I worry about a lot of things — my health, my kids, and the size of my retirement account. I never worry about an impending robot apocalypse ... but maybe I should. A handful of very smart people in the science and technology worlds are worried about that very thing.
First it was Microsoft cofounder Bill Gates, who got the Internet all fired up when he answered questions in a Reddit "AskMeAnything" thread.
"I am in the camp that is concerned about super intelligence," Gates wrote in response to a question about the existential threat posed by artificial intelligence (AI). "First, the machines will do a lot of jobs for us and not be super intelligent. That should be positive if we manage it well. A few decades after that, though, the intelligence is strong enough to be a concern."
Nobel-prize winner Stephen Hawking, who spends a lot of time thinking about the shape of the universe, is also worried. "It's tempting to dismiss the notion of highly intelligent machines as mere science fiction. But this would be a mistake, and potentially our worst mistake in history," he wrote in The Independent, a British newspaper.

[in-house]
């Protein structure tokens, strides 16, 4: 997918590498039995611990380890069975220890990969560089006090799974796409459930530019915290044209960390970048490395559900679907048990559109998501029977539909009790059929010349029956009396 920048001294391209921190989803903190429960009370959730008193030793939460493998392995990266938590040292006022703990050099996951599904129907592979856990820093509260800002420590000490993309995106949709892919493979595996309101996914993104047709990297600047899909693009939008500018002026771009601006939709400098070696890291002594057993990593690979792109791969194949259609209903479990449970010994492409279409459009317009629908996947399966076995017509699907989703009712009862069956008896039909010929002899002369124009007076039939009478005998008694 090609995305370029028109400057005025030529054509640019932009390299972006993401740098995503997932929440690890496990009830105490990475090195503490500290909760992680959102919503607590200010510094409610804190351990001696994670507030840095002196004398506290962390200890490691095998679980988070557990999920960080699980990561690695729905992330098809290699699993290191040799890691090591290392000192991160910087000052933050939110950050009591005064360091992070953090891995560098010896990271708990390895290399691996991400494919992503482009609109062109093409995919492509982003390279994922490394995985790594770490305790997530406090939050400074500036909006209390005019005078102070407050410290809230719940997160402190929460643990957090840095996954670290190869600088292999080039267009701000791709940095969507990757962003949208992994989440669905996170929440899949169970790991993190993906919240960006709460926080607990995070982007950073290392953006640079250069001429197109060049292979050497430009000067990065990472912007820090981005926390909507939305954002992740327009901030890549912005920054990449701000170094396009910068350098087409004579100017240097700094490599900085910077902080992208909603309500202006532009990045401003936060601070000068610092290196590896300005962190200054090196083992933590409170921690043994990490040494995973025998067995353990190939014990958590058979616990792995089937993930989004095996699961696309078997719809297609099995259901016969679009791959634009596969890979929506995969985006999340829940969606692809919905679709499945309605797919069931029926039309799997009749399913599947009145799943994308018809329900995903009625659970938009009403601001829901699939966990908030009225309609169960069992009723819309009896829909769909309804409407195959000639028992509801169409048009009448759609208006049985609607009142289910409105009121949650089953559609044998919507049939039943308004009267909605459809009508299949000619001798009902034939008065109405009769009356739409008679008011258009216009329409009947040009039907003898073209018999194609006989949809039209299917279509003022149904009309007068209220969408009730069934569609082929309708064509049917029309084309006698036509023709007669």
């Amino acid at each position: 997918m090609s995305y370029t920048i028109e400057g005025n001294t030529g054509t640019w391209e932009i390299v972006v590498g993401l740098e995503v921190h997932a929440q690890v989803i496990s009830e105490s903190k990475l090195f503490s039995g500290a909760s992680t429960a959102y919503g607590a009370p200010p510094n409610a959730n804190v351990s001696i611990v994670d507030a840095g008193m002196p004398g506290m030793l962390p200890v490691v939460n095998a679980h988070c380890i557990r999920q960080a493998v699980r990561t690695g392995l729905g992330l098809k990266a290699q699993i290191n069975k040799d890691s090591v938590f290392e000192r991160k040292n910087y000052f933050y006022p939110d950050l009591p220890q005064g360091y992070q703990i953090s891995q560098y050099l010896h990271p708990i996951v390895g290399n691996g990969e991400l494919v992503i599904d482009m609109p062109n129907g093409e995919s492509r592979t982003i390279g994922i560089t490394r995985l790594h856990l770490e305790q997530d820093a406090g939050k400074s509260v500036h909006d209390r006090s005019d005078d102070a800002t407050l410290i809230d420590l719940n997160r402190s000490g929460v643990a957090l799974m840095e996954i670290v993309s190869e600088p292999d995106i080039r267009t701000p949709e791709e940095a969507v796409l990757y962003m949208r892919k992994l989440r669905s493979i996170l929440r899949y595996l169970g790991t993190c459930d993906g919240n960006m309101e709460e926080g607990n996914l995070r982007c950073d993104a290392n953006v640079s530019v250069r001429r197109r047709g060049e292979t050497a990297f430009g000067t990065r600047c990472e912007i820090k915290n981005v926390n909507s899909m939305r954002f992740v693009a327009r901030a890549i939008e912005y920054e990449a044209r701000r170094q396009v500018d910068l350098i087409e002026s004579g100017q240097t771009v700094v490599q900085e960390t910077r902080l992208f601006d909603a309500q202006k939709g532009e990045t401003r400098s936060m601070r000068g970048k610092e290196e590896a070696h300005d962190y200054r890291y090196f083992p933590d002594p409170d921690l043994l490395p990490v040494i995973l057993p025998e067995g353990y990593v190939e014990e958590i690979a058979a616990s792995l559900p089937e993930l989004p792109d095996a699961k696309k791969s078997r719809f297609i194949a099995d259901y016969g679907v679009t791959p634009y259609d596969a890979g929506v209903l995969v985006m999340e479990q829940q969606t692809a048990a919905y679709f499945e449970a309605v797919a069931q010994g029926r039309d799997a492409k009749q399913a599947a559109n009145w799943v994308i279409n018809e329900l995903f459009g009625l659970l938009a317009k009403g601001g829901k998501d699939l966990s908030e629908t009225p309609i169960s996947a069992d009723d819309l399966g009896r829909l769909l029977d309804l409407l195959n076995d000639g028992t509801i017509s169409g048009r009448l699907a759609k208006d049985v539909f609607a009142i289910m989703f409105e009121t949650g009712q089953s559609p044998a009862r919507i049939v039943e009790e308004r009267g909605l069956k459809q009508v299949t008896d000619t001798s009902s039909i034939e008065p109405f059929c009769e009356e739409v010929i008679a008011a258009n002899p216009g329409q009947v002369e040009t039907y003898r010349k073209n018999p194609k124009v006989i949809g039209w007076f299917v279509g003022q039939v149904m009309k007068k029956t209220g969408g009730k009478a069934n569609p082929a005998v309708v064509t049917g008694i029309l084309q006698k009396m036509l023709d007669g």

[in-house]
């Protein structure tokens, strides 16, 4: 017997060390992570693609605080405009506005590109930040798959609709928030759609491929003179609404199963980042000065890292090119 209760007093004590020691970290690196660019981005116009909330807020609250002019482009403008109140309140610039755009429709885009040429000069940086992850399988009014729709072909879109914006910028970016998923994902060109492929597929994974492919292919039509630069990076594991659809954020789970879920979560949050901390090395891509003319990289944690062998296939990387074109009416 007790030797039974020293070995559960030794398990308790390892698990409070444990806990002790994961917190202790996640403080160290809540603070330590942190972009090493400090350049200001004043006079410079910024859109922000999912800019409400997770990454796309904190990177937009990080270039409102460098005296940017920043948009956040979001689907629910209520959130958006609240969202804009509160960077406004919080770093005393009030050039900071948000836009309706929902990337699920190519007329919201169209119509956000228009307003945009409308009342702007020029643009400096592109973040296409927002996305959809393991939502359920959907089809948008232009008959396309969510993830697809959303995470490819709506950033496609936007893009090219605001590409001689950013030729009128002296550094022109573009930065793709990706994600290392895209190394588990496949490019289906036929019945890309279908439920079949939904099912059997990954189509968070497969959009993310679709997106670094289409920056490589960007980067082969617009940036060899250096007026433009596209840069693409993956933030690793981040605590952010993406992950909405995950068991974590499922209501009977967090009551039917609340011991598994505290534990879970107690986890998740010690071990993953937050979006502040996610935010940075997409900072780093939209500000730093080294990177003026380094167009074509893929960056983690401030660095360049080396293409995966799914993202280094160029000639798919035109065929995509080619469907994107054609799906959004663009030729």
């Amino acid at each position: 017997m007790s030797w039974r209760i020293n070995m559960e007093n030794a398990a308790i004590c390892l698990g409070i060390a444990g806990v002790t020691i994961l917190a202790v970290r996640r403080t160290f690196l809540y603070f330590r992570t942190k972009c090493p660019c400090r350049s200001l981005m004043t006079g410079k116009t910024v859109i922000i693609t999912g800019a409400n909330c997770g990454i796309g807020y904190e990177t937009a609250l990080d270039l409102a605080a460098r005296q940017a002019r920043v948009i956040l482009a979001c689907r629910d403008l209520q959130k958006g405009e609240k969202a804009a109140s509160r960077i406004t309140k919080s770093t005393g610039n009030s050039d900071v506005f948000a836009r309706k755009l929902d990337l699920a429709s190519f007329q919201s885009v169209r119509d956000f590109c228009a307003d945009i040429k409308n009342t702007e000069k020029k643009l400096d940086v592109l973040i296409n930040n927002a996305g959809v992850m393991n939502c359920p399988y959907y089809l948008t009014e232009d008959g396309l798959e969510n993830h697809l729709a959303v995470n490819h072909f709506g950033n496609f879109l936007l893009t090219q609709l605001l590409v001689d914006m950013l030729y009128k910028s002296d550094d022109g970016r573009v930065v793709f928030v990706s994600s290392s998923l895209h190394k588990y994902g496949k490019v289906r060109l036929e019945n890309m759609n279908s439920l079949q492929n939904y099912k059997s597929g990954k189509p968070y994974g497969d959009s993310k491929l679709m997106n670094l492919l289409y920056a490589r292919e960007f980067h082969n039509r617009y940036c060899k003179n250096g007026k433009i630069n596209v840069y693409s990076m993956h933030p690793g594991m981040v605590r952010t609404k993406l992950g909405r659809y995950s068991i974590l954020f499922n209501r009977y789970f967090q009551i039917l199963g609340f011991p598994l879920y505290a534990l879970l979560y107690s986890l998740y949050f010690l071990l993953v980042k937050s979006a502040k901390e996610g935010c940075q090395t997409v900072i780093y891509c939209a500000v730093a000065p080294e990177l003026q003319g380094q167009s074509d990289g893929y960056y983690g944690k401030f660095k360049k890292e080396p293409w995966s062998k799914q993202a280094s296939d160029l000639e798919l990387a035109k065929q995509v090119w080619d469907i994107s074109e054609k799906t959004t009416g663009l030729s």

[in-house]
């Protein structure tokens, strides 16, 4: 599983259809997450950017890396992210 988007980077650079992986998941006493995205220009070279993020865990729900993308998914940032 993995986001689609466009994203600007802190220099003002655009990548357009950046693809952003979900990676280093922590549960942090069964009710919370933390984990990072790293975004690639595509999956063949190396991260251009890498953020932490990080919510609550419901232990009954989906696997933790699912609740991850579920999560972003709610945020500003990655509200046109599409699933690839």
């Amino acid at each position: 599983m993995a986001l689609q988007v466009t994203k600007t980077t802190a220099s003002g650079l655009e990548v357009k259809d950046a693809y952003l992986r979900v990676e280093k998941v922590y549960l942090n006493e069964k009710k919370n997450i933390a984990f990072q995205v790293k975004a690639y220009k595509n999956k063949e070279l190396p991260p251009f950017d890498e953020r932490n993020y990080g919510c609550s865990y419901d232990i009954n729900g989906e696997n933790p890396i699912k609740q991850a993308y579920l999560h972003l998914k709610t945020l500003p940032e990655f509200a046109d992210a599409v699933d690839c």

Hawking, no technophobe, is bullish on the potential benefits of AI and machine learning, and he says AI could become "the biggest event in human history."
"One can imagine such technology outsmarting financial markets, out-inventing human researchers, out-manipulating human leaders, and developing weapons we cannot even understand," Hawking wrote. "Whereas the short-term impact of AI depends on who controls it, the long-term impact depends on whether it can be controlled at all."
Hawking was one of roughly 100 scientists who signed an open letter hailing AI's potential, but also warning of related dangers such as autonomous weapons systems and invasions of privacy. Elon Musk, founder of Tesla and SpaceX, also signed the letter, prompting a comment from Gates during his chat session: "I agree with Elon Musk and some others on this and don't understand why some people are not concerned."
I'm making light of the issue, of course, but there is a serious point: We need to think long and hard about how we use new technologies and, perhaps more importantly, consider the negative implications along with the potential.